William Medal (Hanoverian Army Long Service & Good Conduct), issued 1837

Image["William Medal, 1837"]

Obverse, a bust of King William IV facing right

Image["William Medal, 1837"]

Reverse, legend in circle

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William Medal (Hanoverian Army Long Service & Good Conduct), 1837

The long-standing tradition of medals for long and virtuous service in Britain's armed forces began with King William IV, also Elector of the state of Hanover. While his British troops' service was recognised with a medal from 1830 onwards, those serving under the Crown of Hanover had their award instituted in 1837. This silver medal was issued to non-commissioned officers, who to qualify had to have served in good standing for 16 years, although a year in war service counted double.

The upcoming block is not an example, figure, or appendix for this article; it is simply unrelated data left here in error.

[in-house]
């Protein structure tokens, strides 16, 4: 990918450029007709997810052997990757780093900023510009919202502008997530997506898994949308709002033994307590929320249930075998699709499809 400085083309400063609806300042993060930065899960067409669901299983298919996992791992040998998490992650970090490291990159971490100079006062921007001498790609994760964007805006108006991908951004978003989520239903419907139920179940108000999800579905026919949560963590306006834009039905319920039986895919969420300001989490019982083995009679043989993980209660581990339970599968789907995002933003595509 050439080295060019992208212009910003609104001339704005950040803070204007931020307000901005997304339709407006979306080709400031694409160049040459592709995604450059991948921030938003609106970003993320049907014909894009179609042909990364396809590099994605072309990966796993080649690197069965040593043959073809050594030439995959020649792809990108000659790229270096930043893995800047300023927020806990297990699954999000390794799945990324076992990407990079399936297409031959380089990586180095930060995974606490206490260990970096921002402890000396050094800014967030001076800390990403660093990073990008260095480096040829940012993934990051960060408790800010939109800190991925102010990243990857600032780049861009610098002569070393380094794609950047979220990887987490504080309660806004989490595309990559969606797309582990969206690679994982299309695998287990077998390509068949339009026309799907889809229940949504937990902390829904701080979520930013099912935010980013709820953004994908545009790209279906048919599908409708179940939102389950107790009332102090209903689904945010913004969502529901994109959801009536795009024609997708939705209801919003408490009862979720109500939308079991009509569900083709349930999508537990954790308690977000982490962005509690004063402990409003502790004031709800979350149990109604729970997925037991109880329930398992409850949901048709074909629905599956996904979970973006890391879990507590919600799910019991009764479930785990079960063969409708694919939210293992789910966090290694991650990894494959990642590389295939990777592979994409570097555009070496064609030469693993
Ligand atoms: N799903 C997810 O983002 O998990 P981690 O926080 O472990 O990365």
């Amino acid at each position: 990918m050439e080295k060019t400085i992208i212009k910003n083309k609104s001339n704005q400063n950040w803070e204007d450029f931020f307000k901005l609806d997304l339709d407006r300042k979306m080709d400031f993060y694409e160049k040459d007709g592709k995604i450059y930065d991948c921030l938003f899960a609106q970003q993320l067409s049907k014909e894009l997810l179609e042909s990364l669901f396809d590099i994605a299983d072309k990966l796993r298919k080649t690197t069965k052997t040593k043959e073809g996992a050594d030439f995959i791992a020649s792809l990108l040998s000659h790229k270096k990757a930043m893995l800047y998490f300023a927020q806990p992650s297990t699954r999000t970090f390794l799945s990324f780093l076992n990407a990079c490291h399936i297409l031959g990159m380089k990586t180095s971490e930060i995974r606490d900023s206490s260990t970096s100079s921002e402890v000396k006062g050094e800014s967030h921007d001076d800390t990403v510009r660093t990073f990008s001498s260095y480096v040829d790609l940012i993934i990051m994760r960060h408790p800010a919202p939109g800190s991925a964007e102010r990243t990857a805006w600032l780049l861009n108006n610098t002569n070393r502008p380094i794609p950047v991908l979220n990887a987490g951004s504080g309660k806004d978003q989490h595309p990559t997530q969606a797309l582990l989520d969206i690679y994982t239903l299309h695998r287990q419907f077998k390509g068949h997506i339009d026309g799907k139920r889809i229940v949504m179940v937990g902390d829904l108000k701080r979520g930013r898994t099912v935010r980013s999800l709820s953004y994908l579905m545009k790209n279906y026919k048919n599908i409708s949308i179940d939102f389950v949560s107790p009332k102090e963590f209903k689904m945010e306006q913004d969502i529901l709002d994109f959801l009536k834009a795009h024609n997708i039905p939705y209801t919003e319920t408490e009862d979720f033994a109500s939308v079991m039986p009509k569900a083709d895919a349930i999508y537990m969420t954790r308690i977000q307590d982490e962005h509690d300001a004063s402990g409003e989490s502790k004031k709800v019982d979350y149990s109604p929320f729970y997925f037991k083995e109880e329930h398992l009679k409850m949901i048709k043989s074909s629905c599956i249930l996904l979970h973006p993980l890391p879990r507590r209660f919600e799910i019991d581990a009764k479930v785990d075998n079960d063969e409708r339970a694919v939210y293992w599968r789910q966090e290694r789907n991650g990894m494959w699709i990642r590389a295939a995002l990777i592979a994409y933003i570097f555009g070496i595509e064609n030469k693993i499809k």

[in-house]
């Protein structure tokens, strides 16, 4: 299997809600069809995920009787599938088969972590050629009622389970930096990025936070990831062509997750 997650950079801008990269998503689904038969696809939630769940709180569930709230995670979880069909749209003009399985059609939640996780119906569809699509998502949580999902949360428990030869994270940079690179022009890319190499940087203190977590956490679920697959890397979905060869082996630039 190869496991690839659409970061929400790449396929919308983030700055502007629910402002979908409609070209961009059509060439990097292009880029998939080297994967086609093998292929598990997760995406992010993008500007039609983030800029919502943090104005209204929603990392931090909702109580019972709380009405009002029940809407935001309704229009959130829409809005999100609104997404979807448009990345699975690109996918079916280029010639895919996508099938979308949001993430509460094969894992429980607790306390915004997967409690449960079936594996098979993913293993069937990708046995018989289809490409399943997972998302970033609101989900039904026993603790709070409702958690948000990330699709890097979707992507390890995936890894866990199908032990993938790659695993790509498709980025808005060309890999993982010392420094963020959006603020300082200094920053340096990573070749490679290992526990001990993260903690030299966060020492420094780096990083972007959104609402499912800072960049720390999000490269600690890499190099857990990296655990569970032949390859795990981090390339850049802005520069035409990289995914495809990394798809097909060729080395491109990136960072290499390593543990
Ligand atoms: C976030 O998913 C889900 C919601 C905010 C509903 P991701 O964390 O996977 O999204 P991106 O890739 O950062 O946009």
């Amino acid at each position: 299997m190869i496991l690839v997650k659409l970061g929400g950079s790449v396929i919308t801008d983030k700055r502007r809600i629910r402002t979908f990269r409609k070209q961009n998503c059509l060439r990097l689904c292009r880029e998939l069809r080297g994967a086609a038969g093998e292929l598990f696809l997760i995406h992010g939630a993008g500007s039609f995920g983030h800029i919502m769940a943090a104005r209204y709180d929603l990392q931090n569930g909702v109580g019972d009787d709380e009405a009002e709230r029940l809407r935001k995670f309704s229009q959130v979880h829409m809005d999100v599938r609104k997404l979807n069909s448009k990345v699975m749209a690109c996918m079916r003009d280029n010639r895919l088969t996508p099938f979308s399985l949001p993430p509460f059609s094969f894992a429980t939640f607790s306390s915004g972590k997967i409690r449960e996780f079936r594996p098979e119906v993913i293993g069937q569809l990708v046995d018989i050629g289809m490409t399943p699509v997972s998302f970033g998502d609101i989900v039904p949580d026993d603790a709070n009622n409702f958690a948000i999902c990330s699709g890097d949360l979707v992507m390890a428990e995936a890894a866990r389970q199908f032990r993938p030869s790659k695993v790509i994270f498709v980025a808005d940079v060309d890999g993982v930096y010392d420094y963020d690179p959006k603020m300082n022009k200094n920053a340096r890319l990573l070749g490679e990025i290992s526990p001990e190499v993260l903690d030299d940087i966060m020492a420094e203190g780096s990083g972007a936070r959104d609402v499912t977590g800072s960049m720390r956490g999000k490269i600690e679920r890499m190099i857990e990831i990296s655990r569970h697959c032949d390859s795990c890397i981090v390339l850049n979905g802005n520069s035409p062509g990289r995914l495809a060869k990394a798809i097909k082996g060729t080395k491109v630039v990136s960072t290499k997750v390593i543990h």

The small size of this medal compared to its British counterpart is an illustration of the unusual size of British medals compared to that favoured on the Continent. This example bears no name, and its recipient is unknown. Lester Watson acquired it at some point before 1928.

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